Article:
“Durable” Skills vs. Soft Skills: Is There a Difference?

The term “soft skills” has always been somewhat of an oxymoron, as these skills are arguably the hardest to attain. The most sought-after professional capabilities in just about any industry—problem-solving, leadership, critical thinking, and personal skills like teamwork, flexibility, adaptability, and creativity—are hard to measure and even harder to teach. 

That’s why this misnomer has been given a new name: durable skills. 

They’re desired everywhere. An analysis of 82 million job postings conducted last year by America Succeeds reveals that 7 of the 10 most requested skills are durable skills. The report goes on to say that “employers seek durable skills … 3.8x more frequently than the top 5 technical or hard skills” in every location, every industry sector, and every educational attainment level.

“Skills aren’t soft or hard[;] they’re durable or perishable.” –Matthew J. Daniel, Guild Education

On top of that, durable skills have staying power (as their name suggests). Research shows that the half-life of a learned skill is 5 years, while the more technical skills start to fade at half of that. Bottom line: skills like programming or digital media will never remain current. That doesn’t mean they should be avoided or relegated, but it does mean that they can’t be the only talents in a person’s career arsenal. Due to the very nature of progress, they will never be able to keep up with constant industry changes, forever requiring periodic updates to stay abreast. Meanwhile, durable skills like critical thinking, collaboration and communication will never go out of style—no matter the profession nor the year. Take the cybersecurity sector, for example—arguably one of the most consistently transformative—those particular soft skills have become known as the “Three Soft C’s” … and considered by some the best defense against cyber attacks.

America Succeeds explains that their 2021 market insights “clearly demonstrate workforce demand for durable skills.” The pandemic has underscored the importance of students’ development of soft skills in addition to academic knowledge and technical skills. An emphasis on durable skills will continue to strengthen our workforce and society, especially as technology rapidly innovates yet continually fails to emulate humanity’s dynamic capacity to feel and respond. As Forbes indicates in a recent article, machines still can’t replace “human” skills.

Now—more than ever—we need complex communication skills that enable us to work with individuals from diverse cultural and lingual backgrounds. We need acknowledgment of and appreciation for diversity in all its forms. We need awareness of talent, skills, and interests. We need the ability to find purpose, recognize talents, set goals, and proactively seek opportunities to pursue those ambitions. All of these skills represent a human-to-human aptitude, and that’s because durable skills are the skills “that technology cannot displace,” the ones that are “critical to creating positive work environments.” These are skills that are truly built to last.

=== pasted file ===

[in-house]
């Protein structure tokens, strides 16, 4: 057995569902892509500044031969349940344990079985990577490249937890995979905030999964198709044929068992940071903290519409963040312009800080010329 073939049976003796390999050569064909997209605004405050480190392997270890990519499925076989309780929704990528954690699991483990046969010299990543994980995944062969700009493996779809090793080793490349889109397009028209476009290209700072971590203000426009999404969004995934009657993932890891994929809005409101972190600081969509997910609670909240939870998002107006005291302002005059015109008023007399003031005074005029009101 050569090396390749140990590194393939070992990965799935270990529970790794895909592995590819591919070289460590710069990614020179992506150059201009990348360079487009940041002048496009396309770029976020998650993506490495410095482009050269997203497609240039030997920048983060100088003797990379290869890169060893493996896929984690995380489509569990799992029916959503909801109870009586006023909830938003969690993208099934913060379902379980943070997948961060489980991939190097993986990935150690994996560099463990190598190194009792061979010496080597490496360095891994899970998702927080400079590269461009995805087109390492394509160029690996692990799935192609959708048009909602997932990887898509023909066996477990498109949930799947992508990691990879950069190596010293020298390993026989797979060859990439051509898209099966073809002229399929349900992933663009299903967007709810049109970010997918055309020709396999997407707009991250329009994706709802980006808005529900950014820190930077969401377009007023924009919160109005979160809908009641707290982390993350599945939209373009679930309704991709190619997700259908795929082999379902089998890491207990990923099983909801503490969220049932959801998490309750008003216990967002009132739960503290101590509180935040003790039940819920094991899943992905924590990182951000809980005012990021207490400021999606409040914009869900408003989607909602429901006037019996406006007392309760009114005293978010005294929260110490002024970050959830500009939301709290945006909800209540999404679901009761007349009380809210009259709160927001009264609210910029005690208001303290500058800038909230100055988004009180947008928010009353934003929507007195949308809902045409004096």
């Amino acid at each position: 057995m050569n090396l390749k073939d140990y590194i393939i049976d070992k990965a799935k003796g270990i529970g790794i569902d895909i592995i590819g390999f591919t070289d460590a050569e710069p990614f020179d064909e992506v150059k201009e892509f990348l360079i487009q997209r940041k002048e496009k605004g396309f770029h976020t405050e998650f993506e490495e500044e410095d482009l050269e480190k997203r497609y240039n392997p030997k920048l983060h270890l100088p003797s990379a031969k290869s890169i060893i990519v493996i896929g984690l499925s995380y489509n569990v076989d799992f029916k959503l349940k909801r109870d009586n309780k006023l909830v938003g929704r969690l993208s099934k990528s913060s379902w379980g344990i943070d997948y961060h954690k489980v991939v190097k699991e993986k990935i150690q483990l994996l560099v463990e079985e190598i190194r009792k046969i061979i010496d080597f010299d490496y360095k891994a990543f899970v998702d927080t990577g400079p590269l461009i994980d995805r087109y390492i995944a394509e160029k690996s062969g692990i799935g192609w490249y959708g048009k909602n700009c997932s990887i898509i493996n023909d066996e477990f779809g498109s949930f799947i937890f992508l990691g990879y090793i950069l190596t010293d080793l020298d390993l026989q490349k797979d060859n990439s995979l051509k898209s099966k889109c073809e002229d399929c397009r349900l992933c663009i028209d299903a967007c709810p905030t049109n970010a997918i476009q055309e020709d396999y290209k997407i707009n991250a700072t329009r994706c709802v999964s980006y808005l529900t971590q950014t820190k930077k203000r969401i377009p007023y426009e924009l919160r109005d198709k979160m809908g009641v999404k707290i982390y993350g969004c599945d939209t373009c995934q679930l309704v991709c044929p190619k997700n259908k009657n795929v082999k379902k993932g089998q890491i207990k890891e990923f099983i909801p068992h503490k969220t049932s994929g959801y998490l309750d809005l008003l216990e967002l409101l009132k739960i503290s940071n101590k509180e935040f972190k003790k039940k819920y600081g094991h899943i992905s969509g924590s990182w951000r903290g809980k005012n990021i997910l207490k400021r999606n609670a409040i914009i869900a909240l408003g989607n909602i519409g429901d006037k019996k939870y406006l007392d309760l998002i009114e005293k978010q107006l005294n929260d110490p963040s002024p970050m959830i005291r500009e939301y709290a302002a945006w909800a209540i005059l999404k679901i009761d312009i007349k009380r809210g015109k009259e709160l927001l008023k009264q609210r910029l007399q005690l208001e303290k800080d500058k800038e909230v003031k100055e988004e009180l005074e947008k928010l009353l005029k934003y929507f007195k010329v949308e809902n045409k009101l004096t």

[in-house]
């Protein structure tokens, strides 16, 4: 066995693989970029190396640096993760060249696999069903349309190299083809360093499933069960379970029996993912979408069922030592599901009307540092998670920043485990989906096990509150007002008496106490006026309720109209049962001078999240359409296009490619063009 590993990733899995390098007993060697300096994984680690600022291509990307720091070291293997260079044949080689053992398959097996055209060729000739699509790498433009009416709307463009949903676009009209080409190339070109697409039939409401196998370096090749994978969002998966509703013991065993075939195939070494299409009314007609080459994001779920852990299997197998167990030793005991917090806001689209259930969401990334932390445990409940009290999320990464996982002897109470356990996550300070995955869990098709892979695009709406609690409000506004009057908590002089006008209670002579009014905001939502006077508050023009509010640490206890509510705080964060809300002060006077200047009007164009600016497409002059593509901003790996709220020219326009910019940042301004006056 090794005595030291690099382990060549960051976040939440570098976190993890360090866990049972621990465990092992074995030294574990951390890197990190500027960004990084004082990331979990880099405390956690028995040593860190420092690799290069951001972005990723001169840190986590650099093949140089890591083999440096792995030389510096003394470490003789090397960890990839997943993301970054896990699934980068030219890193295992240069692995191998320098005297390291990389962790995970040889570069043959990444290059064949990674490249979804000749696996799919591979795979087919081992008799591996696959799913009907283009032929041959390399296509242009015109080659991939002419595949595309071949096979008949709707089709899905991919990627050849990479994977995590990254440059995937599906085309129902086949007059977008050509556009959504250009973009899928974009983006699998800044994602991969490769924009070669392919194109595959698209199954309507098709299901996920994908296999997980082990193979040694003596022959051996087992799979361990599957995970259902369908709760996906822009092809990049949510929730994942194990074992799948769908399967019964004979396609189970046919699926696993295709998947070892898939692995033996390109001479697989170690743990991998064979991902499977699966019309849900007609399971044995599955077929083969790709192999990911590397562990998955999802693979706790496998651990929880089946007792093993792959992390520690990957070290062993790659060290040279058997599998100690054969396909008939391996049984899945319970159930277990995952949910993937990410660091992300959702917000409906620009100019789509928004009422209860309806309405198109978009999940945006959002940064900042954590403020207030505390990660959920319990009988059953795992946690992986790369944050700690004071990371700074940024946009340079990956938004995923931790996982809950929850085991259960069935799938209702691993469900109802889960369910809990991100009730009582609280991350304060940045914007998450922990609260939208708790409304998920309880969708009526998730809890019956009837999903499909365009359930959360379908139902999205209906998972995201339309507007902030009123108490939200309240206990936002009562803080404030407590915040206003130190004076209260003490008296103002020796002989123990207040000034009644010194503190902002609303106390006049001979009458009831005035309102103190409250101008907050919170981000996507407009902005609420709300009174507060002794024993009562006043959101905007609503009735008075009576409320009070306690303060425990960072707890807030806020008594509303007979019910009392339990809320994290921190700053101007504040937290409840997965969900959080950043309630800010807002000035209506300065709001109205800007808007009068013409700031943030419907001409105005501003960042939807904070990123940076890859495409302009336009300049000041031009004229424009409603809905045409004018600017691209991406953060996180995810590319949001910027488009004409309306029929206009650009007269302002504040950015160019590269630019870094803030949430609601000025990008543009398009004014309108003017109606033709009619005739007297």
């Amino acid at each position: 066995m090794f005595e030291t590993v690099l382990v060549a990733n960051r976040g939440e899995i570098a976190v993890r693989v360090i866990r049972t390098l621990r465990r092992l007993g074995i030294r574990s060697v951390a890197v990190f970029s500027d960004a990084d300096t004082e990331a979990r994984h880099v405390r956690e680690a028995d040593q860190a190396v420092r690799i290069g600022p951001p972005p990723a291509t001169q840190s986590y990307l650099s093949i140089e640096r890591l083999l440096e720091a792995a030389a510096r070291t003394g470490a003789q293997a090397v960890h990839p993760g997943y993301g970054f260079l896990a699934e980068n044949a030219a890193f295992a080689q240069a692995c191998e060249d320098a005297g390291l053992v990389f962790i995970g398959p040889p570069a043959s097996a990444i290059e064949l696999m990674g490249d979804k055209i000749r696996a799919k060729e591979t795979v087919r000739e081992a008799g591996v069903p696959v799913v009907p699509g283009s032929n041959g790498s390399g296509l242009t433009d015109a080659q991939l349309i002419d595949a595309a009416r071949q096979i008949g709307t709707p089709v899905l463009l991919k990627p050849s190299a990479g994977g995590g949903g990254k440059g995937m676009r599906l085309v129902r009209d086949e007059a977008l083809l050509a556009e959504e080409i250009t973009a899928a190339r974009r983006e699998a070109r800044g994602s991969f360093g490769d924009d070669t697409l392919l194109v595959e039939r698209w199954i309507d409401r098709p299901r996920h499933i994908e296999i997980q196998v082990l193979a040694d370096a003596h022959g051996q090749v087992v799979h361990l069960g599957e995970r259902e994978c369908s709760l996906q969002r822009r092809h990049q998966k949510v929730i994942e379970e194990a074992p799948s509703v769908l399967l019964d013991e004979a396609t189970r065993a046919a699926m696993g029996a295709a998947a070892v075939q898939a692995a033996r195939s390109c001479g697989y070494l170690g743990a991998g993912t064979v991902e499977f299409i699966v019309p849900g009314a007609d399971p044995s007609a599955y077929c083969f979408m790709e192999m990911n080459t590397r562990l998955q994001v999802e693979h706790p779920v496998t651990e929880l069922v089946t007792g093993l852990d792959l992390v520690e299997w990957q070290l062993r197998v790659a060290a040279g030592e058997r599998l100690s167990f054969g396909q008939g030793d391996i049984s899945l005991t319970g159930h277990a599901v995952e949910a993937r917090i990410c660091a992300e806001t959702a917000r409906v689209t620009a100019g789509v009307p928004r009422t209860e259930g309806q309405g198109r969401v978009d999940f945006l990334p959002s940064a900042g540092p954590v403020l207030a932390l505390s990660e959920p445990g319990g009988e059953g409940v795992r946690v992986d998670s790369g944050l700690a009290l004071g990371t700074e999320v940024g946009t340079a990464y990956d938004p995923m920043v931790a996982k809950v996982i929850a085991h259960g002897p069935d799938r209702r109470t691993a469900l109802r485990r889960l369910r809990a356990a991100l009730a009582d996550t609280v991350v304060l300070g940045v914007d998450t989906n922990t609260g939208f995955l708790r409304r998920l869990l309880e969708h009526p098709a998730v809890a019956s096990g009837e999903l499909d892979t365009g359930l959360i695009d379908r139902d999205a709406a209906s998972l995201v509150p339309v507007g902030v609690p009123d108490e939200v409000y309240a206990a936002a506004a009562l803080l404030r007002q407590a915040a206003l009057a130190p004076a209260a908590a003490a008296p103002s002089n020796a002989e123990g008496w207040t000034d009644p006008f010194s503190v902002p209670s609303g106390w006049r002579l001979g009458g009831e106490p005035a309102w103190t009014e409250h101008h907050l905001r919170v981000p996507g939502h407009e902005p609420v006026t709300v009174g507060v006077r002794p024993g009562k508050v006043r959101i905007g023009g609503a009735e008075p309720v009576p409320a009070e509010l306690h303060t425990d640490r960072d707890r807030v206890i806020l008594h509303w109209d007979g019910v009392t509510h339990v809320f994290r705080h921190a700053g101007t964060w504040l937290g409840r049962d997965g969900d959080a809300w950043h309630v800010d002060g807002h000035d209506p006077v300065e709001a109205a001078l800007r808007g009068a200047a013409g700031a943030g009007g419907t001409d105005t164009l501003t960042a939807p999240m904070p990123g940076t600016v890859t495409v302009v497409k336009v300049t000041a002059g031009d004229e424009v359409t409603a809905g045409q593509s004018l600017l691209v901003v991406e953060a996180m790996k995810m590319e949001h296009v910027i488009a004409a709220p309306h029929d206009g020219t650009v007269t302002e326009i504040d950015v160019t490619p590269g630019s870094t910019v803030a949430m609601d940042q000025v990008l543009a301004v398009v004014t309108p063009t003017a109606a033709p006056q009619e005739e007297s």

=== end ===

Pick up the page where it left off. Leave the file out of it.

What durable skill do you value most in your employees?

Gen Z Busts the Myths of Gaming – 3 of 3

By Beth Ann Townsend, Narrative Designer at skillsgapp //  

Video Games Teach Empathy & Other Hard-to-Teach Skills

Ready to bust some more gaming myths? The second blog in this series combats outdated and unfounded fears of video games by highlighting their universal nature, cooperative space, and potential for skills development. This third installment looks to similar positive traits in a demonstration of video games’ power over the mind and heart as a force for good. 

The incomparable firsthand experiences that video games generate can put players from any background into new circumstances, facilitating the formation of critical social-emotional skills (and global awareness, like I talk about in the last blog post). Video games allow people to interact “firsthand” with concepts, places, and times they otherwise wouldn’t be able to experience, from the streets of modern Hong Kong to the rooftops of Renaissance Venice. We can see the wider world on a very personal level while moving through a story in someone else’s shoes, defying the limits of wherever our own feet can take us. Games have the power to spark conversation, induce awareness, and share a diverse range of voices. 

Social-emotional skills and gaming

It’s why educators are advocating for specially designed video games that teach empathy: “Perspective-taking through player agency drives empathetic thinking.” Games put their audiences in the driver’s seat and provide active engagement with the material, distinguishing playing video games from the more passive experience of watching a video. Because the player has an impact on the game environment to varying extents, and because the player is taking on a new point of view, they are in an ideal position to learn and empathize.